the principle in the following words: "In a taxing Act one has to look
merely at what is clearly said.
is no room for any intendment. There is no equity about a tax. There is no
presumption as to tax. Nothing is to be read in, nothing is to be implied. One
can only look fairly at the language used". Relying upon this passage LORD
UPJOHN said: "Fiscal measures are not built upon any theory of taxation".
is obvious that the Legislature has deliberately used the word `moneys'.
Wherever the Legislature intended to refer to payment in kind other than cash
or money, it has taken care to provide specifically therefor. For example in
Section 41(1) itself, the Legislature has used the expression "Whether in
cash or in any other manner whatsoever". There are several sections in the
Act which refer to benefits other than cash though the value thereof can be
ascertained in terms of cash or benefits which are convertible in cash. See
Sections 17, 23(3), 28(iv), 40A(2a), 93(3)(c)(i). For example, Section 28(iv)
speaks of the value of any benefit or perquisite whether convertible into money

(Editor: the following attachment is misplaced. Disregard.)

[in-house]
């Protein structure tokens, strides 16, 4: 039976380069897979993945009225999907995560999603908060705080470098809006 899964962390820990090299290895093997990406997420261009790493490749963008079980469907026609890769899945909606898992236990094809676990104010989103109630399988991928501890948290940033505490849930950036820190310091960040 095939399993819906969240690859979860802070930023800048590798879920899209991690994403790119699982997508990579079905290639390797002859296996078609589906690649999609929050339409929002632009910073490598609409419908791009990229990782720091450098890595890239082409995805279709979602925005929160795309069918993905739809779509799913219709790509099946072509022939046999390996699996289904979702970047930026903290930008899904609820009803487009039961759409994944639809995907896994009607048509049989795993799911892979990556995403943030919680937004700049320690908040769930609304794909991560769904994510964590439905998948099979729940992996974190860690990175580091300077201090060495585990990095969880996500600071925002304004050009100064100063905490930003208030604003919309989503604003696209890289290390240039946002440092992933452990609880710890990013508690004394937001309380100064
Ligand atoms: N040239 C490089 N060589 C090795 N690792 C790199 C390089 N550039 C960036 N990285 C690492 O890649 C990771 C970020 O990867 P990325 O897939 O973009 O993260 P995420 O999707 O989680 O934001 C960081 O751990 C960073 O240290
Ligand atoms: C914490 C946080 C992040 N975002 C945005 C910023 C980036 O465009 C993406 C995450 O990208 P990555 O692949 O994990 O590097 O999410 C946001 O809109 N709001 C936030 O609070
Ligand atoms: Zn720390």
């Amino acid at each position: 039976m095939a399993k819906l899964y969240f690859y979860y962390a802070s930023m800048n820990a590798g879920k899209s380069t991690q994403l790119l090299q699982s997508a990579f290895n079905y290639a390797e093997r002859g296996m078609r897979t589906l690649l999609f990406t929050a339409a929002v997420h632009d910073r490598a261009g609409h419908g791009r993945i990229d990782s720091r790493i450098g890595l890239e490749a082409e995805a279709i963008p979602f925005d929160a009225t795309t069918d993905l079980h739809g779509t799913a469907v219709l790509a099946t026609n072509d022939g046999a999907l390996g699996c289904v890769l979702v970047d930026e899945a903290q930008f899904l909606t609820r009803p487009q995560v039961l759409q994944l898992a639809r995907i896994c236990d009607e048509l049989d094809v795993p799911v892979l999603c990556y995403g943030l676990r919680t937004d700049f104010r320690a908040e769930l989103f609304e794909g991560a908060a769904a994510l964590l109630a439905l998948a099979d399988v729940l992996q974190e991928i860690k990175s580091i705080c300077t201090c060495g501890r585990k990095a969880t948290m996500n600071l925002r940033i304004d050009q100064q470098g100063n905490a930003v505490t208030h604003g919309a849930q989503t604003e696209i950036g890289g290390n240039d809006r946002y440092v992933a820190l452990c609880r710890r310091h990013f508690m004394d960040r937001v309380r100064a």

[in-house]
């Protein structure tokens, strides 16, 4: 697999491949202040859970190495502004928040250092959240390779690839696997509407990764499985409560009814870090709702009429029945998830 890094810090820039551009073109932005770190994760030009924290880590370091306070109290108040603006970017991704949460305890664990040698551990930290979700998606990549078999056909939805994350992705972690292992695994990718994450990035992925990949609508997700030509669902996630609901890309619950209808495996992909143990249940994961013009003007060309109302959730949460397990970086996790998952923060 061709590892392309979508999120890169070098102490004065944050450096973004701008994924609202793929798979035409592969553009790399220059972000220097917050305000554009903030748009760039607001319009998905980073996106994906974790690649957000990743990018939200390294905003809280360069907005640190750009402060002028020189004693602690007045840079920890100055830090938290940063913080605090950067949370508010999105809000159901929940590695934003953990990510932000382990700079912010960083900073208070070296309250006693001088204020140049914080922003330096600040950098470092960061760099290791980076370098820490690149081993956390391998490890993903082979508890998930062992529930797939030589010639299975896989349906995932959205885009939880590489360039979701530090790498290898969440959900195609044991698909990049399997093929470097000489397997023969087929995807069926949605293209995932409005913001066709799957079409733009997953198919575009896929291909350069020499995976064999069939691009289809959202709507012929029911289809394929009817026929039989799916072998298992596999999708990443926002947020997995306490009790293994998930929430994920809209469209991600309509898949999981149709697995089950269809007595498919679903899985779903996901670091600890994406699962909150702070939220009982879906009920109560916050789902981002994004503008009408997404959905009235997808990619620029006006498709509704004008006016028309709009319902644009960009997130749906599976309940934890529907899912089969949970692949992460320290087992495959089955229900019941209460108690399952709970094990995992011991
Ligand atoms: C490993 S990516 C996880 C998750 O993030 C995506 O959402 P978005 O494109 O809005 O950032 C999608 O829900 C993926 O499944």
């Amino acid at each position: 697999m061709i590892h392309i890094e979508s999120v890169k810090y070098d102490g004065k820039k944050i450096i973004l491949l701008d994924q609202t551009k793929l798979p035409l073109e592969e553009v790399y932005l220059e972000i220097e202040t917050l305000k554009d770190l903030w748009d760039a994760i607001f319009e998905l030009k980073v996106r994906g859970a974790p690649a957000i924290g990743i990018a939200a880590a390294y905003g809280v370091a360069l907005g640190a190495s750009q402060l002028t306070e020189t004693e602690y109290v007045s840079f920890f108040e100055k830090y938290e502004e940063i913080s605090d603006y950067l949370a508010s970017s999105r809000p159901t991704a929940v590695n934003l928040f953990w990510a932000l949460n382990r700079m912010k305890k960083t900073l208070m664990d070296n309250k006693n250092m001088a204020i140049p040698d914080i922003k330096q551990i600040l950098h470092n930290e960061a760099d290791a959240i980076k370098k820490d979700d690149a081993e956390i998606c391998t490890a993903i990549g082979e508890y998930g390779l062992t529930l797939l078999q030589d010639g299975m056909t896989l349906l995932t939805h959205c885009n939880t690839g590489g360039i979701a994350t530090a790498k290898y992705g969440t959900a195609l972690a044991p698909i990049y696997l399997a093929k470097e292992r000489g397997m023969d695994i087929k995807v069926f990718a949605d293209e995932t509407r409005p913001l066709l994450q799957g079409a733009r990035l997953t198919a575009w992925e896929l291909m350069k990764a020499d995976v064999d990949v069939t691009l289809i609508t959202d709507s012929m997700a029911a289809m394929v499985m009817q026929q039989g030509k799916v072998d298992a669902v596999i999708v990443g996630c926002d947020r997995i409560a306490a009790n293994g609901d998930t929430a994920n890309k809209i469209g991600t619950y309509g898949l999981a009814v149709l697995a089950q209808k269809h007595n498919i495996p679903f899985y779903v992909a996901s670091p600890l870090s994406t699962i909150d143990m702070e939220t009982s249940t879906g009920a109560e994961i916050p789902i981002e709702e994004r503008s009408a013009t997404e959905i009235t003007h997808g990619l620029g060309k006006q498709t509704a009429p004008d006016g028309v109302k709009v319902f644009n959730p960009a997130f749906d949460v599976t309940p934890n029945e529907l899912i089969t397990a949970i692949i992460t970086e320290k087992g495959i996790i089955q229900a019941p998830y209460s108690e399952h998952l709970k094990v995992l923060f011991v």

not, arising from business or profession. In Section 93(4)(c), `benefit' is
defined as a payment of any kind for the purposses of the section. A converse
case arose before the Calcutta High Court in Commissioner of Income-tax, West
Bengal-II versus Kanan Devan Hills Produce Company Ltd. 1979 Vol.119 ITR 431 in
which the words "which results directly or indirectly in the provision of
any benefit or amenity or perquisite whether convertible into money or
not" in cl. (c) (iii) of Section 40 of the Act came up for interpretation
and the Division Bench of the High Court held that those words excluded cash
paid directly to an employee as there was no question of convertibility to
money where cash was paid. When the Legislature has instead of using any word
such as `benefit' used only the term `money', it can refer only to money as
understood in the ordinary common parlance.
Shorter Oxford English Dictionary, `money' has been defined as a "Current
coin; metal stamped in pieces as a medium of exchange and measure of value. b.
Hence, anything serving the same purposes as coin, late ME. c. In mod. use
applied indifferently to coin and to such promissory documents representing
coin (esp. bank-notes) as are currently accepted as a medium of exchange".